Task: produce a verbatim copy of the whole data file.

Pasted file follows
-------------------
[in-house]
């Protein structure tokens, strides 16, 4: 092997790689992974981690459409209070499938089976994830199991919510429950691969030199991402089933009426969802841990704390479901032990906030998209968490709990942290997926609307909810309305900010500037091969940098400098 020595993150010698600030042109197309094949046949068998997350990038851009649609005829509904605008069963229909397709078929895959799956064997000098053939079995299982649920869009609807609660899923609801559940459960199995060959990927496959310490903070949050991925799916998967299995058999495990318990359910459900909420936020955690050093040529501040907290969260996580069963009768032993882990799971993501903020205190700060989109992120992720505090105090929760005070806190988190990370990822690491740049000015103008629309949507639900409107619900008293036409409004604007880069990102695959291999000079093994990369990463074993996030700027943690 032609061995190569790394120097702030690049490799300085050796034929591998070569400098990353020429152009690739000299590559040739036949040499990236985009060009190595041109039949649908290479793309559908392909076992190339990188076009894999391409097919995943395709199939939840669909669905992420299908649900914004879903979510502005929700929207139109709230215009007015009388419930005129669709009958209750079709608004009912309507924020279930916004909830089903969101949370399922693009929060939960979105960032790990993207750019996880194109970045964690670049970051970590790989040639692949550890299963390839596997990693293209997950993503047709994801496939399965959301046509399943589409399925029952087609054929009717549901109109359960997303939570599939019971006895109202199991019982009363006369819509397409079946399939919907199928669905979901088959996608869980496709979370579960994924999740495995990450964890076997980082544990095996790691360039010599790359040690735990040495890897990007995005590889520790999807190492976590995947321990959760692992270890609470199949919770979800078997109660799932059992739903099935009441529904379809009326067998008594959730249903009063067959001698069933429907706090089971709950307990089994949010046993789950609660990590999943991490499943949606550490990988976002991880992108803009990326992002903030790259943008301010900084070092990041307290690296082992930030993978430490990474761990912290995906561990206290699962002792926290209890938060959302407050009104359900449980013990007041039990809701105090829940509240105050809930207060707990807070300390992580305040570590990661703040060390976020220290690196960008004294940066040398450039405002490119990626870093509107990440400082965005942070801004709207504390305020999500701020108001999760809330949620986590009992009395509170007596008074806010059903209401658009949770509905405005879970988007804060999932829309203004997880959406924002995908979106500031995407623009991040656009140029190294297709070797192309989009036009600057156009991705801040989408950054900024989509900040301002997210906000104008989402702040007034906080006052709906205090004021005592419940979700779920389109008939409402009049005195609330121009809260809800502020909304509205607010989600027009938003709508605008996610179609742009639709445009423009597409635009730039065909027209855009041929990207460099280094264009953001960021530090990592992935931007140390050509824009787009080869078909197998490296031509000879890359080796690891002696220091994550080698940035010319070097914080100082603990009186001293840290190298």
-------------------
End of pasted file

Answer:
[in-house]
């Protein structure tokens, strides 16, 4: 092997790689992974981690459409209070499938089976994830199991919510429950691969030199991402089933009426969802841990704390479901032990906030998209968490709990942290997926609307909810309305900010500037091969940098400098 020595993150010698600030042109197309094949046949068998997350990038851009649609005829509904605008069963229909397709078929895959799956064997000098053939079995299982649920869009609807609660899923609801559940459960199995060959990927496959310490903070949050991925799916998967299995058999495990318990359910459900909420936020955690050093040529501040907290969260996580069963009768032993882990799971993501903020205190700060989109992120992720505090105090929760005070806190988190990370990822690491740049000015103008629309949507639900409107619900008293036409409004604007880069990102695959291999000079093994990369990463074993996030700027943690 032609061995190569790394120097702030690049490799300085050796034929591998070569400098990353020429152009690739000299590559040739036949040499990236985009060009190595041109039949649908290479793309559908392909076992190339990188076009894999391409097919995943395709199939939840669909669905992420299908649900914004879903979510502005929700929207139109709230215009007015009388419930005129669709009958209750079709608004009912309507924020279930916004909830089903969101949370399922693009929060939960979105960032790990993207750019996880194109970045964690670049970051970590790989040639692949550890299963390839596997990693293209997950993503047709994801496939399965959301046509399943589409399925029952087609054929009717549901109109359960997303939570599939019971006895109202199991019982009363006369819509397409079946399939919907199928669905979901088959996608869980496709979370579960994924999740495995990450964890076997980082544990095996790691360039010599790359040690735990040495890897990007995005590889520790999807190492976590995947321990959760692992270890609470199949919770979800078997109660799932059992739903099935009441529904379809009326067998008594959730249903009063067959001698069933429907706090089971709950307990089994949010046993789950609660990590999943991490499943949606550490990988976002991880992108803009990326992002903030790259943008301010900084070092990041307290690296082992930030993978430490990474761990912290995906561990206290699962002792926290209890938060959302407050009104359900449980013990007041039990809701105090829940509240105050809930207060707990807070300390992580305040570590990661703040060390976020220290690196960008004294940066040398450039405002490119990626870093509107990440400082965005942070801004709207504390305020999500701020108001999760809330949620986590009992009395509170007596008074806010059903209401658009949770509905405005879970988007804060999932829309203004997880959406924002995908979106500031995407623009991040656009140029190294297709070797192309989009036009600057156009991705801040989408950054900024989509900040301002997210906000104008989402702040007034906080006052709906205090004021005592419940979700779920389109008939409402009049005195609330121009809260809800502020909304509205607010989600027009938003709508605008996610179609742009639709445009423009597409635009730039065909027209855009041929990207460099280094264009953001960021530090990592992935931007140390050509824009787009080869078909197998490296031509000879890359080796690891002696220091994550080698940035010319070097914080100082603990009186001293840290190298």